Most Greek wineries bottle perhaps a surprisingly large number of different wines. Even small wineries with annual productions of up to 50000 bottles commonly include 5 to 10 offerings in their portfolio. Medium sized companies frequently double this number. The really large players can label more than 60 wines.
What might be some of the factors that determine the strategy of the wineries in regards to how many different wines they produce?
Total annual production: While it holds true that the number of offerings increases with the total annual production, there are very few wineries in Greece that produce less than 5 different labels.
Chosen colour and basic style of offering: Are whites, rosés and red wines produced? Is the style dry, medium sweet and/or sweet? Are sparkling and still wines made?
The number of grape varieties being cultivated or purchased: Many wineries work with a number of different varieties, including indigenous and international ones.
The number of blends being made: A single winery might blend one base variety with different partners and/or in different percentages, resulting in multiple offerings.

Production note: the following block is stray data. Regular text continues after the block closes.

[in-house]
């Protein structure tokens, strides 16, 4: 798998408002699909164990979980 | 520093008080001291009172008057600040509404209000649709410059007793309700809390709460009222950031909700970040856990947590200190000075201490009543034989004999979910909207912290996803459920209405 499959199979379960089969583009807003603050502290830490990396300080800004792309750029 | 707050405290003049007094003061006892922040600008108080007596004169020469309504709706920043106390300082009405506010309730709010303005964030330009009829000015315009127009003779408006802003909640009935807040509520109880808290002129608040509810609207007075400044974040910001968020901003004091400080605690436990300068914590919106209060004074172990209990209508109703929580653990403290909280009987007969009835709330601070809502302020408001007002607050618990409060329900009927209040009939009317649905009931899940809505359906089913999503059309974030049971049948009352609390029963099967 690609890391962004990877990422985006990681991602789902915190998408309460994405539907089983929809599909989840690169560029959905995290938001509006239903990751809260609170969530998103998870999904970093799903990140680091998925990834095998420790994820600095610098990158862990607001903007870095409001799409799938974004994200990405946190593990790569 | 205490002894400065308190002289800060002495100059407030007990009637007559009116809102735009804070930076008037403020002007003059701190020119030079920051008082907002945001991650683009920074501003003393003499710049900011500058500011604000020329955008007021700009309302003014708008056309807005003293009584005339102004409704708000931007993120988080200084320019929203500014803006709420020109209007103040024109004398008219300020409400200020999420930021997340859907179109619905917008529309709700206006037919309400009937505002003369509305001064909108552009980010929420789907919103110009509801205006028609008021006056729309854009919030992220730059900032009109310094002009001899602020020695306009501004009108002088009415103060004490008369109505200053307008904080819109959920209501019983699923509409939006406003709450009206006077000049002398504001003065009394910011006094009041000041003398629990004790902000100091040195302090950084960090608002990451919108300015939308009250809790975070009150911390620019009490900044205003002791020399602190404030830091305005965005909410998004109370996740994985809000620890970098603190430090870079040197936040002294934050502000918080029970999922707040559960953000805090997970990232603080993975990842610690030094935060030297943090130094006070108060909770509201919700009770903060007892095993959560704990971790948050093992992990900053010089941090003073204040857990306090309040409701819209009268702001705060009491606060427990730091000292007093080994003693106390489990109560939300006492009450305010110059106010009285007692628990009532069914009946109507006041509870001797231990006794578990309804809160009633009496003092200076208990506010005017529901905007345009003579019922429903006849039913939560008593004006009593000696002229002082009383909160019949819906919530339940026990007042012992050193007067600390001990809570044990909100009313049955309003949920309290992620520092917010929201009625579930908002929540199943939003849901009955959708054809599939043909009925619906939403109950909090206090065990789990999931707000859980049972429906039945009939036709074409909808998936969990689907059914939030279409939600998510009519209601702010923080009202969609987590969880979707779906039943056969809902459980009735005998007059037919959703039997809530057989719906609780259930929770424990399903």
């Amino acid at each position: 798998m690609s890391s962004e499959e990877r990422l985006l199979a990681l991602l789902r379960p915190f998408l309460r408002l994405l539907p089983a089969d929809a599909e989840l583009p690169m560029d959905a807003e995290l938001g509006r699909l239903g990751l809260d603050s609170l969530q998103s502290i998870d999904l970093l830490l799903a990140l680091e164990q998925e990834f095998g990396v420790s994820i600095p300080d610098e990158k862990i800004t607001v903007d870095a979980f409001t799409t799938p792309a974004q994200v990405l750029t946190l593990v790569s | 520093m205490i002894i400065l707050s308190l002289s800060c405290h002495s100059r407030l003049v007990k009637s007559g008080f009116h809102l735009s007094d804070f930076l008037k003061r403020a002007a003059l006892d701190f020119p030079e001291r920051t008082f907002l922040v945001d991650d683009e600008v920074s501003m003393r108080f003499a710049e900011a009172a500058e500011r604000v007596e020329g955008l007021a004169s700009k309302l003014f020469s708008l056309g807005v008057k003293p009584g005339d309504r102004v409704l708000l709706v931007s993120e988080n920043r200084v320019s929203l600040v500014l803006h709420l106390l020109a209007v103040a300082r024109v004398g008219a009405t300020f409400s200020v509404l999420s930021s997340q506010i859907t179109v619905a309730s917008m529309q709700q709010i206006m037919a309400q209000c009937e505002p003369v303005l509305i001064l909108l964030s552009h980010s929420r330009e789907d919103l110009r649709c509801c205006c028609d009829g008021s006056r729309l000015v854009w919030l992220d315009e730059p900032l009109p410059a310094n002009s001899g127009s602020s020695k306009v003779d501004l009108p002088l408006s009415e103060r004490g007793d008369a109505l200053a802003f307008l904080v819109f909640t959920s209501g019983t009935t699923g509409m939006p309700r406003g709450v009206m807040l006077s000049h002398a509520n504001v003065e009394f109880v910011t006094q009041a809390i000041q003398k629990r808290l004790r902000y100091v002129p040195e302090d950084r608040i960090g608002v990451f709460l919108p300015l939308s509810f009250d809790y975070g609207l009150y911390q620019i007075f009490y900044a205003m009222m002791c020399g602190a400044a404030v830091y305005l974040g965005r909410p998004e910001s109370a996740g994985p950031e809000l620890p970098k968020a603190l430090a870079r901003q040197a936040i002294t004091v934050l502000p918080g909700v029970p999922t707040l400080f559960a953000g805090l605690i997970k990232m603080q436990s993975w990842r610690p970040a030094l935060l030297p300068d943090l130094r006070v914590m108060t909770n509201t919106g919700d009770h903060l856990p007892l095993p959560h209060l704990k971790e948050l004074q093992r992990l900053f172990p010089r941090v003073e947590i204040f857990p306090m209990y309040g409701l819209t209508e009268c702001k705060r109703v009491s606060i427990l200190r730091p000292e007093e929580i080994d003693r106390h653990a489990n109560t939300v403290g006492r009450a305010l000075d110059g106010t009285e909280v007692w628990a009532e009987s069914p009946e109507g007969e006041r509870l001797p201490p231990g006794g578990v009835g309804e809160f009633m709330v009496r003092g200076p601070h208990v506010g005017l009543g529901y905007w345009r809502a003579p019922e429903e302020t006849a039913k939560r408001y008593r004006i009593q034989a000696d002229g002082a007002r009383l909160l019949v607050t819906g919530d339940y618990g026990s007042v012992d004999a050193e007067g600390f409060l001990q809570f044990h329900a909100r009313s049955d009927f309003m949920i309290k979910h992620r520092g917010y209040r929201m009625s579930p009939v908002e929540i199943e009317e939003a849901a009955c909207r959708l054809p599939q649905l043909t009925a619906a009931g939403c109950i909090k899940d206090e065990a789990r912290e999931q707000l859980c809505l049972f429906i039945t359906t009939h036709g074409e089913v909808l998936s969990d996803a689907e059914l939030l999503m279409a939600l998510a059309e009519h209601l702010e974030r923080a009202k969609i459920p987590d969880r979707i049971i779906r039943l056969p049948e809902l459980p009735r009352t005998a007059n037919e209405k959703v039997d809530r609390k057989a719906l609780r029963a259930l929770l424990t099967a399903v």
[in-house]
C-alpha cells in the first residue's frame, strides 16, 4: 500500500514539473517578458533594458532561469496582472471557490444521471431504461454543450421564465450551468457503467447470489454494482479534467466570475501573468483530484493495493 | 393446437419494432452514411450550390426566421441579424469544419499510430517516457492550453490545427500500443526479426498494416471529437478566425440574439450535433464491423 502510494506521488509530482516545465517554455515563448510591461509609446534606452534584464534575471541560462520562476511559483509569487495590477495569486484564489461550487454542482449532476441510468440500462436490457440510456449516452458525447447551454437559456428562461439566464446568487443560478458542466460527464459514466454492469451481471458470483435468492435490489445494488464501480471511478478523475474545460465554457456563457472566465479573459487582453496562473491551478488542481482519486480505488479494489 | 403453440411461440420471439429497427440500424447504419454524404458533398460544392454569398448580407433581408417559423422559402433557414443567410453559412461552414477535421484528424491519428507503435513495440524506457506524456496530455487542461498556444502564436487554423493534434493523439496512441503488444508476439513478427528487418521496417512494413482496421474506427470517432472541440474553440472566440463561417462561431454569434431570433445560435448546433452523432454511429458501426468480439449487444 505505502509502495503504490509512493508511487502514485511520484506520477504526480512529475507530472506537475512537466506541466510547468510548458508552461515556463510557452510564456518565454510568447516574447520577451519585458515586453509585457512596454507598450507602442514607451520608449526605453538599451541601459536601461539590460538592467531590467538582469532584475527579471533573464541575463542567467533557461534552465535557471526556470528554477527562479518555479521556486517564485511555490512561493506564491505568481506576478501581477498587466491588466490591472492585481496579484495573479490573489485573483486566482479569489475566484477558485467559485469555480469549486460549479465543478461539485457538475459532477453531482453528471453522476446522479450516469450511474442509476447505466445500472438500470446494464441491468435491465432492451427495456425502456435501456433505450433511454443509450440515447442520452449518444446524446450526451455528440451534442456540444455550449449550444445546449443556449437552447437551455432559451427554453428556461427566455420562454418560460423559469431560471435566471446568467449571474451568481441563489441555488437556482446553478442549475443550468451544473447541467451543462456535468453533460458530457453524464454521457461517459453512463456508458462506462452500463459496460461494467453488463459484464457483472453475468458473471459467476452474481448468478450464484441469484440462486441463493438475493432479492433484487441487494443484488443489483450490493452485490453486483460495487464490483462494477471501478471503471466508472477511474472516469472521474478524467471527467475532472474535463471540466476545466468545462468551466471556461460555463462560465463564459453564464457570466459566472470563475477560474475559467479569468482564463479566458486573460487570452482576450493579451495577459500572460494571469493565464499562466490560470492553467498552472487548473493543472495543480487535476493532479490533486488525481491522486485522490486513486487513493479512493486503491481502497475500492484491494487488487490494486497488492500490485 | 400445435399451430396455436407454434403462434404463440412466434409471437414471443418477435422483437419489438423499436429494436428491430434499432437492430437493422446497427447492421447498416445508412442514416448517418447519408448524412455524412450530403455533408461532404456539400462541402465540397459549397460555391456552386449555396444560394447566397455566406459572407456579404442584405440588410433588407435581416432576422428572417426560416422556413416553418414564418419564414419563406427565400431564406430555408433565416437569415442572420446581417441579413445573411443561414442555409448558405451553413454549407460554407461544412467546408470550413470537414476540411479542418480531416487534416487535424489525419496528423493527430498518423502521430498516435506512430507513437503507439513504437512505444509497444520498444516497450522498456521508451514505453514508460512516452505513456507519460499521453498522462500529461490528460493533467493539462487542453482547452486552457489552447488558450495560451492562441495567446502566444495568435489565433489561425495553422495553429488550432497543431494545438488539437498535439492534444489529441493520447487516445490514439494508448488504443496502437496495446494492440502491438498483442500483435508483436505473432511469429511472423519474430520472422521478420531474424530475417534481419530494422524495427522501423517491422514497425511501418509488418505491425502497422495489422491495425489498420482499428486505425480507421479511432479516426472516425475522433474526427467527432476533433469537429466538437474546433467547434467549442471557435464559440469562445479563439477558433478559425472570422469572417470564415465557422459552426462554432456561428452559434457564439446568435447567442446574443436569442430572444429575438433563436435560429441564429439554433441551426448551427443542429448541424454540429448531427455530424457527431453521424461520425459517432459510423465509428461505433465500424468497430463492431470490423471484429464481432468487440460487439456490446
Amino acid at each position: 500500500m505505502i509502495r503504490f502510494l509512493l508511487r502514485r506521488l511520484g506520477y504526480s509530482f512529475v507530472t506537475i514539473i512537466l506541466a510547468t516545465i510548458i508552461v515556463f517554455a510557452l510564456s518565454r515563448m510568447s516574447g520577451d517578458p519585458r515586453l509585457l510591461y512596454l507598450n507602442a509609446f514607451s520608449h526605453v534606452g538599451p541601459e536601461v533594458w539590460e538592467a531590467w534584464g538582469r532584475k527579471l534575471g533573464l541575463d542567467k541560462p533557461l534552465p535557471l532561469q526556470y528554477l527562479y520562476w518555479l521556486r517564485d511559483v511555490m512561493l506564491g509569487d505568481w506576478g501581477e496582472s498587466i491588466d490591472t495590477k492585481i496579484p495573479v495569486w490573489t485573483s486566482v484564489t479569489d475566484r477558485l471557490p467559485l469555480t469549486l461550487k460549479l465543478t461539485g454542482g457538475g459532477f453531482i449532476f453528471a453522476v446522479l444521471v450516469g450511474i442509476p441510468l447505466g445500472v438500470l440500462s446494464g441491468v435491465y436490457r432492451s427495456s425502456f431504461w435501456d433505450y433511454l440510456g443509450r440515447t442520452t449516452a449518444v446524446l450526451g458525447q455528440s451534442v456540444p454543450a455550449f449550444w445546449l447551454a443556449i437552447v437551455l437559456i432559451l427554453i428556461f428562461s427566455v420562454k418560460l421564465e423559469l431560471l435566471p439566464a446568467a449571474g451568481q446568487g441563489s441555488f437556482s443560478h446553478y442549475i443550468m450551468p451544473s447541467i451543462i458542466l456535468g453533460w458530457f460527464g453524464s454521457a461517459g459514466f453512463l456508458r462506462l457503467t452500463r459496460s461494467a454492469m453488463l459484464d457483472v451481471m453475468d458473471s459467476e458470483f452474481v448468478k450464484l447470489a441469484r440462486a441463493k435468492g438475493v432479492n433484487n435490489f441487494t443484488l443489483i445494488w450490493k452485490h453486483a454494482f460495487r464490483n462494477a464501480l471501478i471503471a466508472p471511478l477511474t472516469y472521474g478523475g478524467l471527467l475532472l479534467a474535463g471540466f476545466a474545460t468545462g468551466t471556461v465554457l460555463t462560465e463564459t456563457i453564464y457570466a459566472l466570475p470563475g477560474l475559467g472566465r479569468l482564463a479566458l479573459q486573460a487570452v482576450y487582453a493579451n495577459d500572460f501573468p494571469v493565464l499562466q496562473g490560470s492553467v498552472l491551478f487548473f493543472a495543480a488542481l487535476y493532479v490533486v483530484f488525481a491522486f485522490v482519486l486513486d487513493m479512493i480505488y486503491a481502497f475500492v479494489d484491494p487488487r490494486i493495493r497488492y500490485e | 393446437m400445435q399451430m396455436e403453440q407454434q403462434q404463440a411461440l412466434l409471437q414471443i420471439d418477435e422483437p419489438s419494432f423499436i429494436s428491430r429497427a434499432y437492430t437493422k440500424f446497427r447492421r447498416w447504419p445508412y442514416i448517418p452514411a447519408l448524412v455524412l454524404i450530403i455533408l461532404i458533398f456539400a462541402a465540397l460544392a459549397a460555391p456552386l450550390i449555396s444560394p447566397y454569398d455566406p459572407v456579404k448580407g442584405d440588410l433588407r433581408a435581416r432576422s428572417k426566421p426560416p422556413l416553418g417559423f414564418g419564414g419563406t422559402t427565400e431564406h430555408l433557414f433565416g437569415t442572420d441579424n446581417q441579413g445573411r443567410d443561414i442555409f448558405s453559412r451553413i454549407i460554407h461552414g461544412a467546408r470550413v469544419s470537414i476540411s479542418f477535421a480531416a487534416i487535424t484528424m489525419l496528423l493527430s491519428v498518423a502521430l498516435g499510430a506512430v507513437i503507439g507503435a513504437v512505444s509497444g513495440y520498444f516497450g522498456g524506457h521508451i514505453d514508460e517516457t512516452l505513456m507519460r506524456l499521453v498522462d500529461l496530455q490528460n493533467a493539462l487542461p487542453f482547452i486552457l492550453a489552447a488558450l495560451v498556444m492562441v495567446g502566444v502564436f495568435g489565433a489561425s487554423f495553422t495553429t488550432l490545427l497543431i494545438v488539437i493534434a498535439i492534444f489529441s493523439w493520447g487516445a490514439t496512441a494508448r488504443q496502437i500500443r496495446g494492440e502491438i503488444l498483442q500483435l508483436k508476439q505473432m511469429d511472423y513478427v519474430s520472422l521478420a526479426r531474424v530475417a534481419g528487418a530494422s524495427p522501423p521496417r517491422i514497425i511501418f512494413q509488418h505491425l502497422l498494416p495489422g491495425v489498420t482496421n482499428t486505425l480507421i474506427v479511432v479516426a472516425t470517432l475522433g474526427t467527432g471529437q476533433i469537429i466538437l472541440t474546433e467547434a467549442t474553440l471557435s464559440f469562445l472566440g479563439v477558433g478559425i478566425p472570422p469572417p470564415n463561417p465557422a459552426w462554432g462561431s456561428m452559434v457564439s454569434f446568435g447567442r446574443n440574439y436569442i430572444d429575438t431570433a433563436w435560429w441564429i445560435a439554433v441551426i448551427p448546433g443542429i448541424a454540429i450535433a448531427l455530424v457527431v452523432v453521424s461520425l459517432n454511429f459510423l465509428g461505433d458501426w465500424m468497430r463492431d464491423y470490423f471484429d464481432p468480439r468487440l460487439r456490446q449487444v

Targeting of different price ranges: Entry level wines, medium and premium price segments can be targeted by the same player.
Diverse winemaking techniques: The same grape variety might be able to express different styles, from unoaked fresh and crisp, to oaked medium-bodied and soft, or concentrated and tannic.
Additional reasons might be activities by one winery in different regions/appellations, a special bottling to highlight a single vineyard selection or the age of the vines. Sometimes not all vineyards are classified organic, which again calls for a different label. Lastly, regional traditions might be upheld, as happens for example with Nykteri wines from Santorini, where the grapes are picked before dawn and processed entirely within the same day.
Of all the above, the main two reasons for the relatively large number of wines produced by a single winery are likely the number of varieties they work with, and the resulting blends that are being produced. This is a double edged sword: On the one hand, there has been a lot of experimentation going on, which has led to useful insights and in some cases solid results. The latest example is a very intriguing blend of Xinomavro and Limniona, which I believe will turn heads. At the same time, the market has become crowded with labels and sometimes odd blends that confuse the consumer. In this category fall a number of blends that consist of multiple international and native varieties. Especially in the export markets, these can be challenging.
I have the nagging feeling that sometimes less is more.